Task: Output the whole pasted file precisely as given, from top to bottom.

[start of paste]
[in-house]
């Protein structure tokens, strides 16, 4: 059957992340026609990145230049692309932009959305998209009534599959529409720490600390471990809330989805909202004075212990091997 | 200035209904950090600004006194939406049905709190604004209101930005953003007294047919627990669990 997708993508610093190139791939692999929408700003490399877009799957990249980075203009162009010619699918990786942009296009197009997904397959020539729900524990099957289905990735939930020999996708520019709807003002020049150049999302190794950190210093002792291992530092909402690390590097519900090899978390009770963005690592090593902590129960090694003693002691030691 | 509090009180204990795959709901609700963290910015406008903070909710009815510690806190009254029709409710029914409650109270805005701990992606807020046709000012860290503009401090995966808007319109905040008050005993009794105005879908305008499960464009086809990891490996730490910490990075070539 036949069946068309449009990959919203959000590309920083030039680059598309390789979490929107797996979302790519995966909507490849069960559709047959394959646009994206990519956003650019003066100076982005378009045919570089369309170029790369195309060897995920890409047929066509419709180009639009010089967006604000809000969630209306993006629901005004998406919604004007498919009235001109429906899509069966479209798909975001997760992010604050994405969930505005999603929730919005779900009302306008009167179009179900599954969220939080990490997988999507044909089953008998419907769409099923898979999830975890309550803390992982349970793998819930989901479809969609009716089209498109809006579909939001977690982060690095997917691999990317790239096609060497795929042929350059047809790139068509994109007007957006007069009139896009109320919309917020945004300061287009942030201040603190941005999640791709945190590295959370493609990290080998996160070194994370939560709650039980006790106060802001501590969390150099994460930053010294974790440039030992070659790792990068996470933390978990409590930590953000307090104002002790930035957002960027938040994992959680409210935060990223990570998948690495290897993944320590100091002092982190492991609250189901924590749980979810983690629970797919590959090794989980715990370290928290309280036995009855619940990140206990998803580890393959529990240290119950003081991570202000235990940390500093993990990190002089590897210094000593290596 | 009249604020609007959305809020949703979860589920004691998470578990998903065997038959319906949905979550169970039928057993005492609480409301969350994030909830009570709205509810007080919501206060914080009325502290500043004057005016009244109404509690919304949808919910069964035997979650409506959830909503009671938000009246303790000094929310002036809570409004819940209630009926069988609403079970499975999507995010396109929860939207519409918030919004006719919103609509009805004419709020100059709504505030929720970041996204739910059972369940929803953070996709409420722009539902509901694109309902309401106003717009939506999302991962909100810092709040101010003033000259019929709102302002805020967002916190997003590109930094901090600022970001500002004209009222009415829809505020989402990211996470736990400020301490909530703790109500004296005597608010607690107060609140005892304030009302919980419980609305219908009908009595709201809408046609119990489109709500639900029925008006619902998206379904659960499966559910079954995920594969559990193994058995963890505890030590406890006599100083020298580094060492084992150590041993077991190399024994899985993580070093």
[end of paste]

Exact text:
[in-house]
């Protein structure tokens, strides 16, 4: 059957992340026609990145230049692309932009959305998209009534599959529409720490600390471990809330989805909202004075212990091997 | 200035209904950090600004006194939406049905709190604004209101930005953003007294047919627990669990 997708993508610093190139791939692999929408700003490399877009799957990249980075203009162009010619699918990786942009296009197009997904397959020539729900524990099957289905990735939930020999996708520019709807003002020049150049999302190794950190210093002792291992530092909402690390590097519900090899978390009770963005690592090593902590129960090694003693002691030691 | 509090009180204990795959709901609700963290910015406008903070909710009815510690806190009254029709409710029914409650109270805005701990992606807020046709000012860290503009401090995966808007319109905040008050005993009794105005879908305008499960464009086809990891490996730490910490990075070539 036949069946068309449009990959919203959000590309920083030039680059598309390789979490929107797996979302790519995966909507490849069960559709047959394959646009994206990519956003650019003066100076982005378009045919570089369309170029790369195309060897995920890409047929066509419709180009639009010089967006604000809000969630209306993006629901005004998406919604004007498919009235001109429906899509069966479209798909975001997760992010604050994405969930505005999603929730919005779900009302306008009167179009179900599954969220939080990490997988999507044909089953008998419907769409099923898979999830975890309550803390992982349970793998819930989901479809969609009716089209498109809006579909939001977690982060690095997917691999990317790239096609060497795929042929350059047809790139068509994109007007957006007069009139896009109320919309917020945004300061287009942030201040603190941005999640791709945190590295959370493609990290080998996160070194994370939560709650039980006790106060802001501590969390150099994460930053010294974790440039030992070659790792990068996470933390978990409590930590953000307090104002002790930035957002960027938040994992959680409210935060990223990570998948690495290897993944320590100091002092982190492991609250189901924590749980979810983690629970797919590959090794989980715990370290928290309280036995009855619940990140206990998803580890393959529990240290119950003081991570202000235990940390500093993990990190002089590897210094000593290596 | 009249604020609007959305809020949703979860589920004691998470578990998903065997038959319906949905979550169970039928057993005492609480409301969350994030909830009570709205509810007080919501206060914080009325502290500043004057005016009244109404509690919304949808919910069964035997979650409506959830909503009671938000009246303790000094929310002036809570409004819940209630009926069988609403079970499975999507995010396109929860939207519409918030919004006719919103609509009805004419709020100059709504505030929720970041996204739910059972369940929803953070996709409420722009539902509901694109309902309401106003717009939506999302991962909100810092709040101010003033000259019929709102302002805020967002916190997003590109930094901090600022970001500002004209009222009415829809505020989402990211996470736990400020301490909530703790109500004296005597608010607690107060609140005892304030009302919980419980609305219908009908009595709201809408046609119990489109709500639900029925008006619902998206379904659960499966559910079954995920594969559990193994058995963890505890030590406890006599100083020298580094060492084992150590041993077991190399024994899985993580070093």